(by Joe Flower, from H&HN [Hospitals and Health Networks] Weekly, 5/5/09)

“Turning and turning in the widening gyre,
the falcon cannot hear the falconer;
Things fall apart: the center cannot hold . . .”

                                            —William Butler Yeats

It must seem, indeed, to many, that we are come apart, that this great lumbering patchwork ad-hocracy we call a health system is finally and beyond rescue falling to ruin, strewing pieces across the landscape, hissing steam, groaning in the joints and couplings, its old iron wheels plowing great furrows in the sand before the last gasping halt.

Maybe. There is plenty of evidence. Hospitals across the country are skirting bankruptcy while the number of people who can’t pay is soaring. As of this writing, some 3.6 million Americans have lost their jobs (and often their health insurance) in this recession, half since last September. At a time when we are really starting to hurt for physicians (particularly in primary care), half of all U.S. doctors are planning to reduce the number of patients they see or to stop practicing entirely in the next three years, according to a recent Physicians’ Foundation survey.

There is, though, a different possibility: that eventually we will look back on 2009 as the great hinge point in the history of U.S. health care, the year of the great shift, the year when we took a new direction and built something magnificent.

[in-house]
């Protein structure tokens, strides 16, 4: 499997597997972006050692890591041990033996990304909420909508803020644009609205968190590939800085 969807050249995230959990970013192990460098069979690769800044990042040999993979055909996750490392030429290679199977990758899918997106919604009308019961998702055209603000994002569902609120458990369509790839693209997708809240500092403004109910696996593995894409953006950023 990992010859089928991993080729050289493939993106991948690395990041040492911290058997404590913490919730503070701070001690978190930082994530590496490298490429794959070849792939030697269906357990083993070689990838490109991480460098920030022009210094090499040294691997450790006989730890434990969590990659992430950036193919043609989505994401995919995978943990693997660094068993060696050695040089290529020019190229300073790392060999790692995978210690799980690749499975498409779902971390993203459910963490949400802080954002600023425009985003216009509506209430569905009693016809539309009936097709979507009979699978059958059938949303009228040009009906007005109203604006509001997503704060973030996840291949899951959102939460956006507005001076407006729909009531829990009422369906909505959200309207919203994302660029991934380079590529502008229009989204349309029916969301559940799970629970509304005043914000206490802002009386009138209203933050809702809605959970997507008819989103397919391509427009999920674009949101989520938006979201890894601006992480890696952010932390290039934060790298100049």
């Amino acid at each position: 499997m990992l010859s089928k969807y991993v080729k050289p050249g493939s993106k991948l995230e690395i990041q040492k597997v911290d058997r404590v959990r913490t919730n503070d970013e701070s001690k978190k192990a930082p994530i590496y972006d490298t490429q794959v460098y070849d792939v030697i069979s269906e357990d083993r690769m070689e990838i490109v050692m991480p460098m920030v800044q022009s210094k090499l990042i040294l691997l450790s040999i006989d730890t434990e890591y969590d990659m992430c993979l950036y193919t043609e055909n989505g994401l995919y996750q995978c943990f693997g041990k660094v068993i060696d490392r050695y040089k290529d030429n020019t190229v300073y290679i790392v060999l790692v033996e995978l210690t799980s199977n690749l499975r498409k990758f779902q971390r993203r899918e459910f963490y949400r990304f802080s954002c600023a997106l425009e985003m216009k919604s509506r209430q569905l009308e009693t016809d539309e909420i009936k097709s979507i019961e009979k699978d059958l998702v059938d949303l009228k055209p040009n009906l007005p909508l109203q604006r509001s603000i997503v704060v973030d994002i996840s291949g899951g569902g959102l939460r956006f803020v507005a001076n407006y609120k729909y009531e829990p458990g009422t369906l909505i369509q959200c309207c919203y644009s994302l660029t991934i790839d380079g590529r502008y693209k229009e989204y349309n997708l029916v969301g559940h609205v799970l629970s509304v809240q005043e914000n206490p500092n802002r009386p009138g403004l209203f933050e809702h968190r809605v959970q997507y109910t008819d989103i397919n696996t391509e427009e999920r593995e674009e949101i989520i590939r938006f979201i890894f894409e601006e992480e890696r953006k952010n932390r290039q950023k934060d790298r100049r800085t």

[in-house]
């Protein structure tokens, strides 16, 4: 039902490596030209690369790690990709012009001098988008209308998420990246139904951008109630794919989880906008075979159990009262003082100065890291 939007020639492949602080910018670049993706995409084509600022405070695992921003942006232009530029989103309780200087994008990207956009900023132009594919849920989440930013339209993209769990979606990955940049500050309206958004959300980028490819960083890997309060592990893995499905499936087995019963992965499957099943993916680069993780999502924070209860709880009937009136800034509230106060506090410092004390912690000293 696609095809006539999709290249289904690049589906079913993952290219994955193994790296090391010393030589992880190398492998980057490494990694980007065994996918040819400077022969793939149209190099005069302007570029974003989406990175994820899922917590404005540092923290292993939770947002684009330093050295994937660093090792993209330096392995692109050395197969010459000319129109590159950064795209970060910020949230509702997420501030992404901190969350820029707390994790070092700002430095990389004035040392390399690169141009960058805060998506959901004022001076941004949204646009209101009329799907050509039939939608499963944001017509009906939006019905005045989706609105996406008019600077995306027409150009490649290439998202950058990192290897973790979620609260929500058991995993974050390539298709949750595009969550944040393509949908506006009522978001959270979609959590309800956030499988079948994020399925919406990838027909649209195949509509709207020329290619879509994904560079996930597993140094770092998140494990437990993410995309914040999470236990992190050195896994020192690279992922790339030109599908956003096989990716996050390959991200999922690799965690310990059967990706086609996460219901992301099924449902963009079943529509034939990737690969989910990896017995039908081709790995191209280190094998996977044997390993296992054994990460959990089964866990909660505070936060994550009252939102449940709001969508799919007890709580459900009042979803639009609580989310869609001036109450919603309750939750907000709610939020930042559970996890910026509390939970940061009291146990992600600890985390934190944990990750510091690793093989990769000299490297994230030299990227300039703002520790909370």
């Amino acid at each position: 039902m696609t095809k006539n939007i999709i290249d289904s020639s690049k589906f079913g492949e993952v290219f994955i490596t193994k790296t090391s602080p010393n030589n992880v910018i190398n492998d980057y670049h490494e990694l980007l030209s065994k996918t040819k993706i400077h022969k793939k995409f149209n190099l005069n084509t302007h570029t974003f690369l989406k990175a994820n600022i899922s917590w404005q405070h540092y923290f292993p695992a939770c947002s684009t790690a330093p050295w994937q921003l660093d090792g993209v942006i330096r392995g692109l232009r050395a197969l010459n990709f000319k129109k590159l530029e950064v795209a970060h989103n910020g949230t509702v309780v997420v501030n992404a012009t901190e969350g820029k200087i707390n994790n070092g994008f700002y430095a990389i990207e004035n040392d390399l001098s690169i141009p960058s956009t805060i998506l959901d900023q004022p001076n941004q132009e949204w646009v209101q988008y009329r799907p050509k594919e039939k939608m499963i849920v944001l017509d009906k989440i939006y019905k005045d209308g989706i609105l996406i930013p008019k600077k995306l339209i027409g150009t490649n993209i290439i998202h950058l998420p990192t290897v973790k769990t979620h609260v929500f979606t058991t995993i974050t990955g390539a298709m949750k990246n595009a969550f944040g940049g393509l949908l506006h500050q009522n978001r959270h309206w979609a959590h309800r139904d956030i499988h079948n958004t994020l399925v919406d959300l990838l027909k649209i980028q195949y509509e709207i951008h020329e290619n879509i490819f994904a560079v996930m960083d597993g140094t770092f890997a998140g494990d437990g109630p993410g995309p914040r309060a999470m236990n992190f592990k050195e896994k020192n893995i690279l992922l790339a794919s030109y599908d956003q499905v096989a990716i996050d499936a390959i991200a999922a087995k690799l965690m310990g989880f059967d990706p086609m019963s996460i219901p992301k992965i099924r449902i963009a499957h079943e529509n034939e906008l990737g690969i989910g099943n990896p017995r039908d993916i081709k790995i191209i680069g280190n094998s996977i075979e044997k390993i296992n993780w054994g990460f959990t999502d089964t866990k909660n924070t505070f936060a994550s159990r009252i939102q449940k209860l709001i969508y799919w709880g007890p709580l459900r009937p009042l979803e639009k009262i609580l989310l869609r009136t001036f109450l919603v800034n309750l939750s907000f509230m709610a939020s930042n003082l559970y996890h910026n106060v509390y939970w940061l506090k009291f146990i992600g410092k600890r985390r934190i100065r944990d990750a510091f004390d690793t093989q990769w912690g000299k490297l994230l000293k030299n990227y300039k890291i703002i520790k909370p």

I believe in this possibility. The seeds of this possibility are in the vast federal stimulus package known as the American Recovery and Reinvestment Act of 2009, and in the growing momentum in Washington for comprehensive health care reform. But they are only seeds. It will take leadership and strong forward thinking by those of us in the industry to turn the possible into the real.

The difficulties in health care—the high cost, the erratic coverage, the low quality—are all systemic. We cannot cure them by fighting symptoms, or blaming any one sector. The problem, and the solution, is not in the pieces; it’s in the relationships and connections and influences among the pieces.

What this means for providers: At the core of the possibilities of this oh-so-pregnant moment is the struggle of providers to gain control over their processes and to redefine their relationships with clinicians. Each depends on the other; you cannot do either alone.

Lower Cost, Better Value